7Natural Language Processing

How Does Oracle Virtual Assistant's Natural Language Matching Work?

The Natural Language Processing match engine used by Oracle Virtual Assistant works by recognizing the intent behind a user's expression, and then displaying a response.

User expressions are matched to relevant responses using intents. You create an intent in the Oracle Virtual Assistant user interface by defining a set of sentences, usually in the form of questions, which the system can interpret as a representation of the meaning or intent underlying a user's expression.

The questions defined for an intent should all have the same underlying meaning, even if the expressions themselves do not seem similar. For example, the following questions could be said to be related by the intent of the user wishing to know their bank balance:

  • Where can I view my current balance?

  • How much money is in my account?

  • How much cash do I have?

To see how Oracle Virtual Assistant determines the meaning of an expression, let’s take the first question Where can I view my current balance? as an example.

As shown in the following figure, Oracle Virtual Assistant uses language-specific dictionaries and grammars to analyze the question. Each word is first analyzed individually, for example, the word is classified as a noun, verb, adjective, and so on. Next, the question is analyzed at the sentence level to determine the word’s role within the sentence, for example, is the word the subject or object of the sentence. From these analyses, Oracle Virtual Assistant derives a meaning representation for the question which it stores.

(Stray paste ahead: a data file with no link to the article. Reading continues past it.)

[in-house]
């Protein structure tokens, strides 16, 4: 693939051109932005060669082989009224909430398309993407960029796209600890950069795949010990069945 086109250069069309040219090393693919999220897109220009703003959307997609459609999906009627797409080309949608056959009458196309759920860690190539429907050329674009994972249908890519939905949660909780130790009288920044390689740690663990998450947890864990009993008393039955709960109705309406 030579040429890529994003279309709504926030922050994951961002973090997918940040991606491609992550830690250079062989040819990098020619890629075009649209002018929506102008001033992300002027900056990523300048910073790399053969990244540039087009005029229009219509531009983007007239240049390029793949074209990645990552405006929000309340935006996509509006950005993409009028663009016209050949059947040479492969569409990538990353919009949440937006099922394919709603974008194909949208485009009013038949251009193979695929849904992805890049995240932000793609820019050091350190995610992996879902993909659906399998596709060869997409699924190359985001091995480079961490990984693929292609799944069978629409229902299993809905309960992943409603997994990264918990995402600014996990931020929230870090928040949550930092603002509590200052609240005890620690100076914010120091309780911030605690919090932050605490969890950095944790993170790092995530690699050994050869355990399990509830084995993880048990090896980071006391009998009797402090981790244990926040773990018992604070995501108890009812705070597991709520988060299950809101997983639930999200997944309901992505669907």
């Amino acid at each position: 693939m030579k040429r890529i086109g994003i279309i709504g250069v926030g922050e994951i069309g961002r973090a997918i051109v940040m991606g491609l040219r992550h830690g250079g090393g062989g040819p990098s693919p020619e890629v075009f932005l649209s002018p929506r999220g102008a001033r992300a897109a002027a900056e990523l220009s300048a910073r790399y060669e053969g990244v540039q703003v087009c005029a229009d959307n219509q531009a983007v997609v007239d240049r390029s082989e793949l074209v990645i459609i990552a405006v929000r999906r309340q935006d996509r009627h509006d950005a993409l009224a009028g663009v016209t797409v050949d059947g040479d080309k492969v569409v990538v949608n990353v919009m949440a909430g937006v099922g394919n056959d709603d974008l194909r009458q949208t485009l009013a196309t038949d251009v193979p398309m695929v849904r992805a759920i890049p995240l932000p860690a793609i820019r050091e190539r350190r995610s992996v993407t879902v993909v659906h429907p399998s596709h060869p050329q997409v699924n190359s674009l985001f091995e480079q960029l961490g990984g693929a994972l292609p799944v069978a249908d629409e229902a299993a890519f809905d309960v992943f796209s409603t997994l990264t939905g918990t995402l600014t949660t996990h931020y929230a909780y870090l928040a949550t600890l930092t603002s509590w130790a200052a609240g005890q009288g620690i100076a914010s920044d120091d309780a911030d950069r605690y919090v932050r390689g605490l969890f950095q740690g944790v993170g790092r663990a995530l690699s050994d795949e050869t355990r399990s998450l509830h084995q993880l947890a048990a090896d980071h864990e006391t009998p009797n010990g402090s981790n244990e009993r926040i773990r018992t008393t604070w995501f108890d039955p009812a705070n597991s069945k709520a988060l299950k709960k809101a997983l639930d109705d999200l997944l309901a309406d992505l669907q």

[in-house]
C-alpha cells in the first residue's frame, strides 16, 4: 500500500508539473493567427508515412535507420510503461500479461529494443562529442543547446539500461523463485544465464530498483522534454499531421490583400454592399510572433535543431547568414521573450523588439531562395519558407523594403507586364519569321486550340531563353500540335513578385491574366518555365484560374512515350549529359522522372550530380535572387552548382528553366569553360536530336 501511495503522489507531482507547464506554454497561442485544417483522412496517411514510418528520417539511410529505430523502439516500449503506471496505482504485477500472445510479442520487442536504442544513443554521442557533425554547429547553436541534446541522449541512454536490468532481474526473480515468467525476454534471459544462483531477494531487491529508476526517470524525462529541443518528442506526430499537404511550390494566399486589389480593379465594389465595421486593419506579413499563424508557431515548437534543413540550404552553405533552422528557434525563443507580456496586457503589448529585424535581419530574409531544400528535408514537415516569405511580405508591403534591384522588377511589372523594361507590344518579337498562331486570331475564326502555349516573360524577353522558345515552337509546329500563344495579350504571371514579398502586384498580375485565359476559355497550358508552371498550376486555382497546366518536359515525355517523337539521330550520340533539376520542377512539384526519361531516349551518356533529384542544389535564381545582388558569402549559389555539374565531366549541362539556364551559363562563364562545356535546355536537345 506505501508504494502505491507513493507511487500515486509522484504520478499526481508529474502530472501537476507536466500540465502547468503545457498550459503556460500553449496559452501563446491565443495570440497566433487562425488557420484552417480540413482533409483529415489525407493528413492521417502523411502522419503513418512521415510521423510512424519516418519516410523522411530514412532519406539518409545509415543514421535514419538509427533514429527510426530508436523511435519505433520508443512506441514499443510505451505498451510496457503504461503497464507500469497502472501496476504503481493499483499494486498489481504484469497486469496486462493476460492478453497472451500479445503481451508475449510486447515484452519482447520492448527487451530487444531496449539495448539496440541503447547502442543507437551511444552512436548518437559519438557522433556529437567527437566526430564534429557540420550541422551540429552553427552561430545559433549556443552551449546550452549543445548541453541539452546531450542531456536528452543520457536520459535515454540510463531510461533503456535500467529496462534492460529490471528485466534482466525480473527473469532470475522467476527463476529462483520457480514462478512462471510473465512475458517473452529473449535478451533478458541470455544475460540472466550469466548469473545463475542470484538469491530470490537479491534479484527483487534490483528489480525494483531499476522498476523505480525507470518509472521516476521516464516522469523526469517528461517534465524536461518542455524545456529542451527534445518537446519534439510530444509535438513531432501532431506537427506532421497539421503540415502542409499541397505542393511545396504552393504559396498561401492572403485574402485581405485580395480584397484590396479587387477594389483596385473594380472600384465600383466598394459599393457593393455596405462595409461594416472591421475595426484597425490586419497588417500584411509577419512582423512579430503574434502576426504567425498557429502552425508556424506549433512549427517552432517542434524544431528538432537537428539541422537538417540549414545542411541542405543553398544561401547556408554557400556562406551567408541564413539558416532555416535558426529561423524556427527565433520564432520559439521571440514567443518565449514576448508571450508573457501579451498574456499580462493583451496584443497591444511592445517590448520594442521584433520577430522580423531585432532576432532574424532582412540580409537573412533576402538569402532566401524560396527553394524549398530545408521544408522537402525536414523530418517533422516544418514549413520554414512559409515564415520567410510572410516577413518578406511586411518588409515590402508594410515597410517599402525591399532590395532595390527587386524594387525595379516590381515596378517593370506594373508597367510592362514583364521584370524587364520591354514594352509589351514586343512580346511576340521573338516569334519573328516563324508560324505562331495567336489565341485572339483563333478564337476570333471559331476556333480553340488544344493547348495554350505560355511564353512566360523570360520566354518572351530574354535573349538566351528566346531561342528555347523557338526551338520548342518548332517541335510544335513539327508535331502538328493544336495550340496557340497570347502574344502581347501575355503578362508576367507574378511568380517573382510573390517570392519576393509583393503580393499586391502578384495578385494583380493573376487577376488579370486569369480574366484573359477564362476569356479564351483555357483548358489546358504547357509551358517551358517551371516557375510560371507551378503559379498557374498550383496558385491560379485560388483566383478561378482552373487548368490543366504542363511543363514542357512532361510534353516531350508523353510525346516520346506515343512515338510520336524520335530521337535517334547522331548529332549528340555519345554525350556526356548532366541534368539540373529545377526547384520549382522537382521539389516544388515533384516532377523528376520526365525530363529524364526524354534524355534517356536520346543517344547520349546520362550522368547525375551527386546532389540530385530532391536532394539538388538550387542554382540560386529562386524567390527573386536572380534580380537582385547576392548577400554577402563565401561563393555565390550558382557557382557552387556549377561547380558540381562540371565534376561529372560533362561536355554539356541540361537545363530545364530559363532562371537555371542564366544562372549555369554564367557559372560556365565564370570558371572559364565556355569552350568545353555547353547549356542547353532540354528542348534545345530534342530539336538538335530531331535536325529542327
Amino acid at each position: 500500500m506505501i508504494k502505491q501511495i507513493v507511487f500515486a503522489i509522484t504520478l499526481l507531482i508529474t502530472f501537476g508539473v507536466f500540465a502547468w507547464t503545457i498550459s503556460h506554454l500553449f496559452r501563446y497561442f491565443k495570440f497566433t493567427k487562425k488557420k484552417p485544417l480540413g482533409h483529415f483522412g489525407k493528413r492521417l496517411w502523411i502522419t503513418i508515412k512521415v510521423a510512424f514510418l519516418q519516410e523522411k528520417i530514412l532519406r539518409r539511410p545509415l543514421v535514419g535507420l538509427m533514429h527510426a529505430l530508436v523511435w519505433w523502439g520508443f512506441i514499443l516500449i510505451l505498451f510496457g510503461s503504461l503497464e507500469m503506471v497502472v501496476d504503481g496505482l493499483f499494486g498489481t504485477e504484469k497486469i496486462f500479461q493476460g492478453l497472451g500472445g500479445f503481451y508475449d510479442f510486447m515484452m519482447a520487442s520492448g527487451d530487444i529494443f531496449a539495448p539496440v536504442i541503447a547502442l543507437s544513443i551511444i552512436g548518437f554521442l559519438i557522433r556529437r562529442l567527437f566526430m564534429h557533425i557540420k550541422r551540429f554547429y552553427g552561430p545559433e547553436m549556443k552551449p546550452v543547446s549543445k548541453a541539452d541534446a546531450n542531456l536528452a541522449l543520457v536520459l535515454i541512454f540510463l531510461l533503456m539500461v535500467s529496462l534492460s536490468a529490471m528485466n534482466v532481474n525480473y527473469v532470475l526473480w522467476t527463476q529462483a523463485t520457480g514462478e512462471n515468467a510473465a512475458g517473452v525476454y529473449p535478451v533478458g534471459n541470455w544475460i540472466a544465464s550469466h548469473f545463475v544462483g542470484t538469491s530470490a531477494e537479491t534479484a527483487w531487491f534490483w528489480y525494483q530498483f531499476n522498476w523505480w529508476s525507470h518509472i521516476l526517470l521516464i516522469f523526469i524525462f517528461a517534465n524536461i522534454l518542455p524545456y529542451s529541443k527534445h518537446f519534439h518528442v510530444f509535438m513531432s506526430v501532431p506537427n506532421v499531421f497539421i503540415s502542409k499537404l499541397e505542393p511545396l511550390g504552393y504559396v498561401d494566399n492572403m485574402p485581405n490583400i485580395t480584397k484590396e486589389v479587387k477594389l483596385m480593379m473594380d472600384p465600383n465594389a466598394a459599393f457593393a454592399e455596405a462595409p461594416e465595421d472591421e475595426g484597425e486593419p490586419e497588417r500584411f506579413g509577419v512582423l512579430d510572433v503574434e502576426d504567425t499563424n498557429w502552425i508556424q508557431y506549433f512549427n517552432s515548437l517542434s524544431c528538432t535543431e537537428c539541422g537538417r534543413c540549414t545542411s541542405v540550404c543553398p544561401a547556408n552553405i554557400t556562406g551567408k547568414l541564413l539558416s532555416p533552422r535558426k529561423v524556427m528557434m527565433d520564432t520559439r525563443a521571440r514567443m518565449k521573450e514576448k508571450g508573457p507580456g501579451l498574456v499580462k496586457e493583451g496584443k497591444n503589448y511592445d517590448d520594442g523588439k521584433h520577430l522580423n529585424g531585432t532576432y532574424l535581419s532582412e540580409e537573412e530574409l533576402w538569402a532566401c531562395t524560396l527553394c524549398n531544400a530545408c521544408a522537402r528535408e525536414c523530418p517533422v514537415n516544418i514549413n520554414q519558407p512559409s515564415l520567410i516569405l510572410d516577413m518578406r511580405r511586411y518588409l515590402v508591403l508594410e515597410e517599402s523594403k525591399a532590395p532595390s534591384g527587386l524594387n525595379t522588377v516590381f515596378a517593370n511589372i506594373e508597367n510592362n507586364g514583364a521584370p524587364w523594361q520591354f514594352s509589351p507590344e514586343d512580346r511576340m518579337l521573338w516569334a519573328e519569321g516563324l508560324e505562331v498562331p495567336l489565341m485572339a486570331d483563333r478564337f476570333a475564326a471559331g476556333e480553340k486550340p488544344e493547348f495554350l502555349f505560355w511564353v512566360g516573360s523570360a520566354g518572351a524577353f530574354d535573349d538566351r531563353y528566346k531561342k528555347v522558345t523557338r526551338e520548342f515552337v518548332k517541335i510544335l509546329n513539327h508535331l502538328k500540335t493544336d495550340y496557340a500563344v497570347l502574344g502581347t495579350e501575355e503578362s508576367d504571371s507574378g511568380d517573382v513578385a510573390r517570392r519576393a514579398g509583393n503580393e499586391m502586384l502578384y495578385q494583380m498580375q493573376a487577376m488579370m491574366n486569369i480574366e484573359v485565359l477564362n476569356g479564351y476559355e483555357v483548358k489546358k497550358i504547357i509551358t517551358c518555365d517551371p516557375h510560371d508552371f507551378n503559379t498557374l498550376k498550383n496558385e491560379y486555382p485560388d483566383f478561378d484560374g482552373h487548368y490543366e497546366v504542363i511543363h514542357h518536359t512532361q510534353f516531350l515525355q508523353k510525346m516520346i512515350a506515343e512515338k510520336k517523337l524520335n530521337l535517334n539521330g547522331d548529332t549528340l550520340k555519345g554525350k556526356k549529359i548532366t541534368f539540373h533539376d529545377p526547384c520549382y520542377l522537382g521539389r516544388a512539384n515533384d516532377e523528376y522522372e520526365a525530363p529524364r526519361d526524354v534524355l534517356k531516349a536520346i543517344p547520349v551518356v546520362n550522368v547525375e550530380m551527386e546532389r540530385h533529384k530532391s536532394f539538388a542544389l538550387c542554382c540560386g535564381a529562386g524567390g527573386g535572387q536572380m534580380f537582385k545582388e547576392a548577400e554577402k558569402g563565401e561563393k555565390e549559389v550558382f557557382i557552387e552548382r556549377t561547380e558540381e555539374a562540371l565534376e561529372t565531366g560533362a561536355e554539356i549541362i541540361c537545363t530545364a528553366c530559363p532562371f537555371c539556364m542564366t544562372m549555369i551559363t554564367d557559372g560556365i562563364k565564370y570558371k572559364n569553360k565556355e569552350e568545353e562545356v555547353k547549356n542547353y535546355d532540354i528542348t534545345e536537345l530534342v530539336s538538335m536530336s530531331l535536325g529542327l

Analysis of a user expression to determine its meaning

The system creates the same sort of meaning representations for every question that you associate with an intent, and stores them for use in the matching process. When the user addresses a question to the virtual assistant, the match engine performs the same type of analysis to create a meaning representation for the user expression, and then tries to match the generated meaning representation to those stored for each intent.

For example, the following figure shows how the user expression Where can I check my cash? is matched to the intent Where can I view my current balance? The application generates a semantic representation of the most meaningful words and phrases in the expression. The resulting meaning representation is compared to the meaning representations of existing intents, using semantic relations and hierarchies to find the best match.

Matching a user expression to an intent question

When the stored question or expression that matches best is found, then the response defined in the related intent is retrieved and shown to the user. Each match is assigned a score between 0 and 100, where 100 represents a perfect score. You can use the scores to assess the quality of matches.

For detailed information about the way in which the virtual assistant analyzes words and sentences, see How Does Oracle Virtual Assistant Analyze Natural Language?.